I was not as impressed by the newer version of CrossOver Office in Xandros 2.0. I was holding onto one Microsoft Windows application, Pegasus Mail for Windows, which I have been using for nearly a decade. I had great success running it previously under WINE and then CrossOver Office on Xandros 1.0. CrossOver Office 2.1, however, breaks Pegasus Mail. It still installs, and I still can send and receive e-mail, but the message window formating is messed up, and it is now unstable and crashes constantly. The fact that the version of Pegasus did not change, only the version of the OS and CrossOver, leads me to believe the issue is not Pegasus Mail. I tried going through Xandros support, but they offer support for only the officially supported applications.

I experienced one other disappointment. After all the hassles of not being able to run Pegasus any longer, I started using Ximian Evolution, which Xandros has available for free download from the Xandros Shop portion of Xandros Network. I discovered, however, that the GNOME conduits required to sync with a PalmOS device are not installed with Ximian, nor are they available on the Xandros Network. Xandros support was kind enough to point me to an outdated how-to for Xandros 1 and Ximian Evolution 1.2, but it did not work with Xandros Desktop 2 and Ximian Evolution 1.4.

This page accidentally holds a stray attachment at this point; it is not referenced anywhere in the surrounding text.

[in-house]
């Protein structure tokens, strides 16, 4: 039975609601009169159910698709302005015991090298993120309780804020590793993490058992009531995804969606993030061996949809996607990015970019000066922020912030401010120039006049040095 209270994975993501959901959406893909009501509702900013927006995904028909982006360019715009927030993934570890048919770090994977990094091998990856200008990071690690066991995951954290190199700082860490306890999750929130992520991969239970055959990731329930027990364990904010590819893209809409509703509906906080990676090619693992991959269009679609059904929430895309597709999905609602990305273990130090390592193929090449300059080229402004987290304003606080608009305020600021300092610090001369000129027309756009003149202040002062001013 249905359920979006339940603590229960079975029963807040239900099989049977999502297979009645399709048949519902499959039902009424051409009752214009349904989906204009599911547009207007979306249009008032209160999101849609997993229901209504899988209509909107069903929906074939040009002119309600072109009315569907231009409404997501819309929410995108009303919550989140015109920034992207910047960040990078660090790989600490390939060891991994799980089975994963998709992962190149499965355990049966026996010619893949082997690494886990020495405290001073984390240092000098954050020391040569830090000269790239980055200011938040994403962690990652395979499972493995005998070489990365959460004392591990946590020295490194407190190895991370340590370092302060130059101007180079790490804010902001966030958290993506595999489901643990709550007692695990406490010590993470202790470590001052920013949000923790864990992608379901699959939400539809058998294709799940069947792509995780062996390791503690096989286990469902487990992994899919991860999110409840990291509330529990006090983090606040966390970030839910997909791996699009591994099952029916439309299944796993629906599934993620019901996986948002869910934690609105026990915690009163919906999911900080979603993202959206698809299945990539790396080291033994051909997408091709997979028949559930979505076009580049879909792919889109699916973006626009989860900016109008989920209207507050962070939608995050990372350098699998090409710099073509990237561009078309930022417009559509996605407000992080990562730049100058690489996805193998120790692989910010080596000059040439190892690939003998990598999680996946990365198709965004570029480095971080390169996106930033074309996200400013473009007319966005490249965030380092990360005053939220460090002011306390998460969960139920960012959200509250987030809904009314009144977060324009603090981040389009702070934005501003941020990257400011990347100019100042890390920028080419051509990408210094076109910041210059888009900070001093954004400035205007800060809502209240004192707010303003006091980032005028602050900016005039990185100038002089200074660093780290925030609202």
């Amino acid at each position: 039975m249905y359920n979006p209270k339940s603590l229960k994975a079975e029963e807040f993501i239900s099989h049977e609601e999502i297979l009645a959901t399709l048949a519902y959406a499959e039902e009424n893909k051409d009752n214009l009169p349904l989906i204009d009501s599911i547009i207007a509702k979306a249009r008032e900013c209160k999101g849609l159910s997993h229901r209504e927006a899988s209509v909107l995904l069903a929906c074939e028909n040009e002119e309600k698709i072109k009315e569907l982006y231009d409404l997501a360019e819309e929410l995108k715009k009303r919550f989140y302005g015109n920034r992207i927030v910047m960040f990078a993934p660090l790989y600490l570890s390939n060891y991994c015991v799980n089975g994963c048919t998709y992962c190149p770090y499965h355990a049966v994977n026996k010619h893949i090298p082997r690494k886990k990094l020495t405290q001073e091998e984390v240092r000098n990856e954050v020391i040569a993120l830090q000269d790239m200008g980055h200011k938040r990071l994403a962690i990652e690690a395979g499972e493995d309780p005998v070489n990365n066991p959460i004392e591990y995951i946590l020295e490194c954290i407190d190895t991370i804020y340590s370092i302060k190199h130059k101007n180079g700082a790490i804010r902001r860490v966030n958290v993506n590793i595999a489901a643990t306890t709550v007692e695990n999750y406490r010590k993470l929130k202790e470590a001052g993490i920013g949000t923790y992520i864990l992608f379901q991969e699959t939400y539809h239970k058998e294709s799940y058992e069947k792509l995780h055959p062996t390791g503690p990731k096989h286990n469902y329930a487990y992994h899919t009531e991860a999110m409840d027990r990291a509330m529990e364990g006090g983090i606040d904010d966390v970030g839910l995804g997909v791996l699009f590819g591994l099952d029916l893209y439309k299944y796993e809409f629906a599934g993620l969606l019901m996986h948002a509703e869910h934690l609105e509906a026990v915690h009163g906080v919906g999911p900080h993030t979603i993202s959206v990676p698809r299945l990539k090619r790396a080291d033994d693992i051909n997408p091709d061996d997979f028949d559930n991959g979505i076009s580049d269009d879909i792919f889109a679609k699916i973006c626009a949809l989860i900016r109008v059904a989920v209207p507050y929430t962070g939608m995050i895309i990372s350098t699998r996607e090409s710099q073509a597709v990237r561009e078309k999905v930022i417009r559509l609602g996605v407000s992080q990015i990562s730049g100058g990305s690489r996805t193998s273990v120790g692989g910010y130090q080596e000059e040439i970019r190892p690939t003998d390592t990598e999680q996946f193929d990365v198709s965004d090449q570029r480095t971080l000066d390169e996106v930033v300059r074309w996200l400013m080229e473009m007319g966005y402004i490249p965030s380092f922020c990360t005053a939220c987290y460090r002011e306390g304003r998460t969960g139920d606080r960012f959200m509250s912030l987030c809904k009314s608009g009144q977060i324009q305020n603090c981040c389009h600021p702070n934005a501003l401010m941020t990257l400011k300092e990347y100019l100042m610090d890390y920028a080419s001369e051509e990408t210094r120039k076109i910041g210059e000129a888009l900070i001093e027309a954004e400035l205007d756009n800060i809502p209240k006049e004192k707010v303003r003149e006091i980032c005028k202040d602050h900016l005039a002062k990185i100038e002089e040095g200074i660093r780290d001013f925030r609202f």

One of Xandros Desktop's strongest features is its ability to integrate with an existing network. I personally run a small network that has some Microsoft Windows fileshares and a shared printer on it. Xandros Desktop can map the fileshare as folders under the user's home directory. It also has no problem using the shared printers from another workstation or server on the network. Xandros Desktop also uses SAMBA to share its resources with Microsoft Windows workstations without any problems.


Overall, I have to say this is the most user-friendly Linux distribution I have ever used. The Business edition promises the ability to authenticate users to a Windows Primary Domain Controller or Active Directory domain and offers SAP and Citrix clients. The Deluxe edition is ideal for home or small-business users in a workgroup environment or for people who don't need to authenticate to a Windows server. At $89 US, the Deluxe edition is a steal. I also have to say that even someone raised on a Windows platform would feel at home on a PC running Xandros Desktop 2.0. Better support for CrossOver Office and other third-party applications on the official update site is needed, but Xandros Desktop 2.0 still is my desktop environment and Linux distribution of choice.

Dean Staff is a network administrator for the IT Department, Inc., in Ottawa, Ontario Canada, where he lives with his wife and two children. He has been using Linux for about five years. His particular interest in Linux is as a desktop replacement for Windows and as an e-mail server.